In our previous blog, we asked whether you might need a workplace recovery service. According to a 2016 survey by the Business Continuity Institute (BCI), this continues to be an important aspect of business continuity planning – almost nine in ten practitioners (88%) claim to have a workplace recovery plan in place to protect their firms against floods, fires, power and network outages, and other disasters.
However, it can be tempting to think that choosing a backup office location is as simple as finding somewhere close to your primary site with enough room for your workforce, as well as decent transport links. In reality, you should be looking at other factors, too:
If there’s one thing you want from your workplace recovery service, it’s peace of mind that your business continuity work area won’t be affected by the same potential disruptors as your primary site. That’s why the first thing you should check is whether a location is protected against – or susceptible to – the risks that inspired your business continuity plan in the first place.
Consider resilience to the following factors:
- Adverse weather conditions
- Interruption to utility supplies
- Power and network outages
- Fires, floods and natural disasters
- Health and safety risks
- Supply chain disruption
According to the BCI, 21% of companies turn to workplace recovery as a way to pre-empt IT outages in particular. If this applies to you, be sure to check that your temporary office has a diverse power feed and backup power supply to protect against power loss, as well as a range of network providers on-site to deliver a high level of redundancy in terms of connectivity.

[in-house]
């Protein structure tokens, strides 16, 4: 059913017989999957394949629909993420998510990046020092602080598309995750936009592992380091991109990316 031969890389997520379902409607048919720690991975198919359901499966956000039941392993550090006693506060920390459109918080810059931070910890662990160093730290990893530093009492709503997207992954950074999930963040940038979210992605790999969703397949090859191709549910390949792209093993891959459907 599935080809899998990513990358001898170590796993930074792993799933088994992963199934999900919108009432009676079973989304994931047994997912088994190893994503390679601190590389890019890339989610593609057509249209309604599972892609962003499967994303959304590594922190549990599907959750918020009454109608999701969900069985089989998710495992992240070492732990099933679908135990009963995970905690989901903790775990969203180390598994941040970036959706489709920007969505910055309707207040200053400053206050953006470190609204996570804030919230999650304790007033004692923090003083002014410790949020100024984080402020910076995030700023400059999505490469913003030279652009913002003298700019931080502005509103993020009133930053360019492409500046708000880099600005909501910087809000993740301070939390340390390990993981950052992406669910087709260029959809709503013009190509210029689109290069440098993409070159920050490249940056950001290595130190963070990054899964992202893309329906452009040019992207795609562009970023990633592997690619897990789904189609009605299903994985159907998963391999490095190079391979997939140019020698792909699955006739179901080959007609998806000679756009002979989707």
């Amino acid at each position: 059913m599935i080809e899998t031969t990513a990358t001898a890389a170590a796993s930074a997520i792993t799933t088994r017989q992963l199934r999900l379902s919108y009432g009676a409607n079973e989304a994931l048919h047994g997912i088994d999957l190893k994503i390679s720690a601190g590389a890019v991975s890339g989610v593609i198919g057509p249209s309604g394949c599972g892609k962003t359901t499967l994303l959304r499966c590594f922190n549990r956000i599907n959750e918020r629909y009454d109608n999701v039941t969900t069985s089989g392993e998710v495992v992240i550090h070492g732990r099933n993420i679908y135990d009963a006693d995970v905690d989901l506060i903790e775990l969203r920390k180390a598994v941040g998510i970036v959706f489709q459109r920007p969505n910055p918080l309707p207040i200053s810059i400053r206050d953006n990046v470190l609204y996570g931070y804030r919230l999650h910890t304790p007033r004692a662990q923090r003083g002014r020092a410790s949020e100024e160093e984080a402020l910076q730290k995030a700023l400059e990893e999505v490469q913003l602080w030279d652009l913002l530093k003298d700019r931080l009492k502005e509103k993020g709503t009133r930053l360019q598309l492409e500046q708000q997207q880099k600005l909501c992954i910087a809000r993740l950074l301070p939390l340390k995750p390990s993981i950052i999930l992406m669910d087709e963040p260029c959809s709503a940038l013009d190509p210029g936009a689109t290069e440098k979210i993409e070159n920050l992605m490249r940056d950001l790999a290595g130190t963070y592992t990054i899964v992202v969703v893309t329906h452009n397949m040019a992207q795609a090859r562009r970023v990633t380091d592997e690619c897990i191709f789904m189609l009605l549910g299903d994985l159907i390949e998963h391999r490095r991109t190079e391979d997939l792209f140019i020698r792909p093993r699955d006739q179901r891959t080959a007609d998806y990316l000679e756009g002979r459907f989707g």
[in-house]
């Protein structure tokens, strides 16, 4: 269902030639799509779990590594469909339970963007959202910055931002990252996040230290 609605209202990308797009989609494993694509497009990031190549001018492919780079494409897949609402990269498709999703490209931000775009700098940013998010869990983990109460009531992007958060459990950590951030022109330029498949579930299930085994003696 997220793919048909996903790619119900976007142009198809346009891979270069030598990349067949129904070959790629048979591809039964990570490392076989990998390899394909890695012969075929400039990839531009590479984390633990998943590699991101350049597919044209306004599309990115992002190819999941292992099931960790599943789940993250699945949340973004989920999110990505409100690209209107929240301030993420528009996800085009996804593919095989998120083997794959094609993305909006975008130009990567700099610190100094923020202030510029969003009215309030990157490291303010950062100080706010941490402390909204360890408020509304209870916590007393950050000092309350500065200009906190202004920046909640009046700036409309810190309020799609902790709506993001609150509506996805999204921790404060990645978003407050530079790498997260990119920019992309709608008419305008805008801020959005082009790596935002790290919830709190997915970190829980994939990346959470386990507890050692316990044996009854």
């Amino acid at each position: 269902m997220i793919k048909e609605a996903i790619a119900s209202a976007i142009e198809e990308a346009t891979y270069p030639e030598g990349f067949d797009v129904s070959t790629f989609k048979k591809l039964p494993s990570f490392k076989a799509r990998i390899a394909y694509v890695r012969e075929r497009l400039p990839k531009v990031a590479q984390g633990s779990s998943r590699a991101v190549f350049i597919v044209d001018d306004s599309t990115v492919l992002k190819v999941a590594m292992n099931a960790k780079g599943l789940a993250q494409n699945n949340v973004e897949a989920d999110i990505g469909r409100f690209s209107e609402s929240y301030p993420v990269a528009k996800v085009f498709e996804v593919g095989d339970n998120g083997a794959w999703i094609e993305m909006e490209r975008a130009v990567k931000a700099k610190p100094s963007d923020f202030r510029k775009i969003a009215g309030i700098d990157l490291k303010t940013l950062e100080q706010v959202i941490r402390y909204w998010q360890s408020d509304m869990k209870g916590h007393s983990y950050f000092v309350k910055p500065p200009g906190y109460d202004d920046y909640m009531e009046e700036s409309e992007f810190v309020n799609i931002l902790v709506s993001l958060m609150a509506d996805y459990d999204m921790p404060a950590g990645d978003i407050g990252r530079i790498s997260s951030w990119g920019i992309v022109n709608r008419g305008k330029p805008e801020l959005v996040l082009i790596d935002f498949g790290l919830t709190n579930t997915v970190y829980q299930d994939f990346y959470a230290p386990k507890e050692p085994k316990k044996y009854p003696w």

One of the reasons organisations choose workplace recovery services over work-from-home business continuity plans is security. After all, the last thing you want to deal with in a time of crisis is a data breach.
Not all workplace recovery providers are created equal when it comes to security, not least because they may deliver services to a number of different customers on the same premises. You should check for a manned security presence and CCTV monitoring to ensure that your equipment will be protected against unauthorised personnel both inside and outside the building. Also, be sure to check that your workplace recovery provider can fulfil any compliance requirements you may have.
The more network providers and connectivity options on-site, the more backup options you get for network outages and the easier it’ll be to stay connected with external IT resources, remote workers and clients.
You may also want to factor connection speed and capacity into your choice of workplace recovery provider, particularly if resources will be shared between more than one customer.
The most effective business continuity strategies are extensively planned and regularly tested. As such, you should look for a provider that’s willing to collaborate with you in this respect, rather than someone who’ll just hand over the key to your backup office premises and leave you on your own.
More generally, in a time of crisis, there’s a lot to be said for working with trusted people who can guide you through the process of moving your team to their new workplace and getting settled in.